GOP insiders agree. The base is frustrated that, despite controlling Congress and the White House, repealing the ACA has remained elusive. “The frustration is McConnell and Congress can’t get this done, so we’ll find people who can,” said Chris Sinclair, a Republican strategist.
The challenge, however, is that the agenda is now shifting to tax reform, which the president spent much of last week stumping for on a trip to Indiana and on Twitter. That could give Republicans an opening to simultaneously scale back such Obamacare taxes as the individual and employer mandates and levies on the drug and device industries. “I wonder if we could see a grand compromise come forward in the months ahead as a tax bill is considered,” said David Payne, a Republican strategist.
It’s unclear if GOP leaders are willing
to attach Obamacare provisions to a tax bill and risk undermining both legislative priorities at once, other Republican strategists argued.
With so much focus on the failed repeal effort last week, health policy insiders were dismayed that lawmakers seemed to forget there were pressing deadlines to reauthorize the Children’s Health Insurance Program and ensure continued federal financing for community health centers. Both matters needed action by Sept. 30.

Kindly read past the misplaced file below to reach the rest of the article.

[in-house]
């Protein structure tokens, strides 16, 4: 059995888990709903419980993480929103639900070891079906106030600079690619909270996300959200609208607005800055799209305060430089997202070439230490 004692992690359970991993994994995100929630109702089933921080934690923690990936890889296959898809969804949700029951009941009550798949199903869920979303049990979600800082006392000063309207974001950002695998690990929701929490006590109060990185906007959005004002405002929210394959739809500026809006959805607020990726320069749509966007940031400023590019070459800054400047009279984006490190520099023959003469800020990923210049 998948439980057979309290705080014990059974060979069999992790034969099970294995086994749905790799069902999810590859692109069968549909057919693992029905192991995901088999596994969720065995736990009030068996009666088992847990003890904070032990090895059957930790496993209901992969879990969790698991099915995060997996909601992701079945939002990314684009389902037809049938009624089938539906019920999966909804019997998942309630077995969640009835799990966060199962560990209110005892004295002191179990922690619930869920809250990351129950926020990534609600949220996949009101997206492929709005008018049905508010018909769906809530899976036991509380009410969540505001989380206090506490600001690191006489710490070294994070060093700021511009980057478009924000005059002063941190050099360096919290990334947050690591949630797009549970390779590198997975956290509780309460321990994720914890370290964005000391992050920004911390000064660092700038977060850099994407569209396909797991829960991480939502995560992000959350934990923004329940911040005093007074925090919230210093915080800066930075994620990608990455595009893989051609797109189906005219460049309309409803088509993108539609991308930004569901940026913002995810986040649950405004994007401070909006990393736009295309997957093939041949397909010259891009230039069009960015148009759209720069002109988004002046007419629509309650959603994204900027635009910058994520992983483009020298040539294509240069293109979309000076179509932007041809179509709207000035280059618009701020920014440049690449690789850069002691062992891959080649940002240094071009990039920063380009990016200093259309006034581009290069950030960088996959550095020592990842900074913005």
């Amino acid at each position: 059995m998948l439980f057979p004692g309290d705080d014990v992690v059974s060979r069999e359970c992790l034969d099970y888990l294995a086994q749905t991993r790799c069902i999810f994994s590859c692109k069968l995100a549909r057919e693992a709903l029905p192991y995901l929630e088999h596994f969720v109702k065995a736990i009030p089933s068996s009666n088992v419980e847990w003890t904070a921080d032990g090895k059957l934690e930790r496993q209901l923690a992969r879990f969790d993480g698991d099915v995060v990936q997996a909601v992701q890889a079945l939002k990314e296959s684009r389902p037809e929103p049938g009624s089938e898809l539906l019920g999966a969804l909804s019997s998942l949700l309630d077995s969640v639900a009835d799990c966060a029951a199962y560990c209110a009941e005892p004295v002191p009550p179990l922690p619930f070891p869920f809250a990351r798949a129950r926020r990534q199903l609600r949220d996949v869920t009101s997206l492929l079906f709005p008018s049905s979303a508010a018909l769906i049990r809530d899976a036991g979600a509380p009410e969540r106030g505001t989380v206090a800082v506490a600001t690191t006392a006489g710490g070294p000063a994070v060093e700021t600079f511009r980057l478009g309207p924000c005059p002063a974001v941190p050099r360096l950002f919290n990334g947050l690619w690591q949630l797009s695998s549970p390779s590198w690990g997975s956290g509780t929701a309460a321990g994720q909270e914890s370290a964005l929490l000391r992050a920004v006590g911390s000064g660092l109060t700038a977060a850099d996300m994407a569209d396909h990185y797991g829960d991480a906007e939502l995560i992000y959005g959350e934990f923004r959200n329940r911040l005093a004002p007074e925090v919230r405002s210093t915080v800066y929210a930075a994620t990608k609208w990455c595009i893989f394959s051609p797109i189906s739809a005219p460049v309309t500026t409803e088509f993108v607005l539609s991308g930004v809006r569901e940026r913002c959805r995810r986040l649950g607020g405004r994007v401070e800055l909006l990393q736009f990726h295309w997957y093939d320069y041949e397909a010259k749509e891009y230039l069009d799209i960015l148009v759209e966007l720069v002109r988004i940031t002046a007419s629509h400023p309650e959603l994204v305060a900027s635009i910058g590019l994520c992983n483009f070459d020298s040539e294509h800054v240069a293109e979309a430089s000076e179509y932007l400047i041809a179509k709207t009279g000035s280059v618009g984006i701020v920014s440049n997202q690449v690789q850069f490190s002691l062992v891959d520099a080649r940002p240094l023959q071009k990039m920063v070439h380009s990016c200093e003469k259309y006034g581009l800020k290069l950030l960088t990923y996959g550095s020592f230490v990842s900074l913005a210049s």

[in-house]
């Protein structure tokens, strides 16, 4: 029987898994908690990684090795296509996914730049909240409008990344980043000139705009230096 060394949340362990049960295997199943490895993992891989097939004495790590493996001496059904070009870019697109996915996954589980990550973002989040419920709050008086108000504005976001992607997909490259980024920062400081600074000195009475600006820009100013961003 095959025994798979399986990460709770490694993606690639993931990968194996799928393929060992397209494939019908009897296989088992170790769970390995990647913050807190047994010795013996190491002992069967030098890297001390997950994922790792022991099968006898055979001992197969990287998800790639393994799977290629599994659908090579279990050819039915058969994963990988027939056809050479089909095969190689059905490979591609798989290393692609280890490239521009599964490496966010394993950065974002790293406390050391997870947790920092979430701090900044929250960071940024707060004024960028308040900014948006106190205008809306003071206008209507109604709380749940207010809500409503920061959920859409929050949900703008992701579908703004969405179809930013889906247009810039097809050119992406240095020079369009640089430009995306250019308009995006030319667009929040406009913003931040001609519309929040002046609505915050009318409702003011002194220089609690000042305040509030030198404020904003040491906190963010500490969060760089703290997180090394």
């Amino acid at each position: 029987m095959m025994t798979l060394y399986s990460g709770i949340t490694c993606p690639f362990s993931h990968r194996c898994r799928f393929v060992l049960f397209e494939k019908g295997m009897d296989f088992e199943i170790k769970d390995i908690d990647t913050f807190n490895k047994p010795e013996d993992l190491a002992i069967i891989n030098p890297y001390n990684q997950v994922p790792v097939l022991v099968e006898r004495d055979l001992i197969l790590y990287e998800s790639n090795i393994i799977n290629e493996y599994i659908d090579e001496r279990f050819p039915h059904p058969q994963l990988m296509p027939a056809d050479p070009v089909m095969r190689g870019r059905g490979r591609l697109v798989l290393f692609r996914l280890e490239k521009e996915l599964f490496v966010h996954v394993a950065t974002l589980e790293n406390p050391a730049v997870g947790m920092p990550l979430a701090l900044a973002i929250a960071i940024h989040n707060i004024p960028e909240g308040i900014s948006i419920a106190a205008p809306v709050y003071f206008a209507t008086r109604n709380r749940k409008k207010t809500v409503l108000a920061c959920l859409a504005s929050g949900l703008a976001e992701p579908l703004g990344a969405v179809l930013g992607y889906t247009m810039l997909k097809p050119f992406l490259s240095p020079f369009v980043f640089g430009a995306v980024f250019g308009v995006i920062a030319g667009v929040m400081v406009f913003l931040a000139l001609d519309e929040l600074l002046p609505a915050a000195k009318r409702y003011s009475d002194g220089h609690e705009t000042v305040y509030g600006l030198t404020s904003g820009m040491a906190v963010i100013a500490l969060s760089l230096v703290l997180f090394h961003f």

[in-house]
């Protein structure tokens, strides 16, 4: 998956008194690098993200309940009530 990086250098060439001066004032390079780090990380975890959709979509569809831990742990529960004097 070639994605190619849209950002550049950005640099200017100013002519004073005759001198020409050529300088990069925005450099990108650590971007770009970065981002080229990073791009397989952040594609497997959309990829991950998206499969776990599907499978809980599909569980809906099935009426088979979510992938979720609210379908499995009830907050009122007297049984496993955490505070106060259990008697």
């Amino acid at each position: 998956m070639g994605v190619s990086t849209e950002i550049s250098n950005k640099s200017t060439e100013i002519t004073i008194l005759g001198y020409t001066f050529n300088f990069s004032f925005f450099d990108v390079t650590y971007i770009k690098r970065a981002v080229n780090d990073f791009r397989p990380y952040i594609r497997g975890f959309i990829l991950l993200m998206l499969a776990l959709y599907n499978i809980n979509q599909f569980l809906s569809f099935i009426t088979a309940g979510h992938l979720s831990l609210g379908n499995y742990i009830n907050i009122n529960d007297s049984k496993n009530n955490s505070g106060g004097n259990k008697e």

The chances that there will be action on either matter so soon after the defeat of the repeal bill are slim to none. “As they move on to things like the budget and tax reform, healthcare will be the forgotten stepchild,” Democratic strategist Brad Bannon said.
Both of those causes have bipartisan support, so the questions that remain aren’t if funding will be renewed, but when, and what will the consequences be for missing the fiscal year-end deadline. Congress could pass a bill that retroactively funds both programs from Oct. 1 to whenever the law is signed by the president, but will it be too late?
Health centers need funding certainty for staffing and contracting purposes, according to Dan Hawkins, senior vice president for policy and research at the National Association of Community Health Centers.
States, meanwhile, need to figure out if they’ll have money to cover children and pregnant women under CHIP. Minnesota officials sent a letter to HHS in mid-September saying they would be out of funds by Oct. 1 and would have to start ending coverage for beneficiaries as a result.
At a broader level, for state lawmakers wishing to implement conservative health reform ideas, Medicaid 1115 and 1332 waivers may be their only recourse for now. Already, several states have pending requests to impose work requirements, lifetime limits and drug tests on Medicaid beneficiaries.
But even that pathway could be derailed—or at least sidetracked—if controversy swirling around HHS Secretary Dr. Tom Price continues, according to Tevi Troy, a former deputy HHS secretary in the Bush administration and the president of the American Health Policy Institute. Price has been under fire for his use of private jets on the taxpayer’s dime. Trump was “not happy” with Price’s actions and said, “We’ll see” Sept. 27 when asked by reporters if he planned to fire the secretary. Late Sept. 28, Price announced that he would reimburse the Treasury Department for using the charter planes.
Others were not so sure what effect Price’s exit would have on the CMS’ review and approval of waiver requests.
“The person driving waiver efforts is Seema Verma, and she appears not to have an airplane problem,” said Emily Evans, a health policy analyst at Hedgeye Risk Management.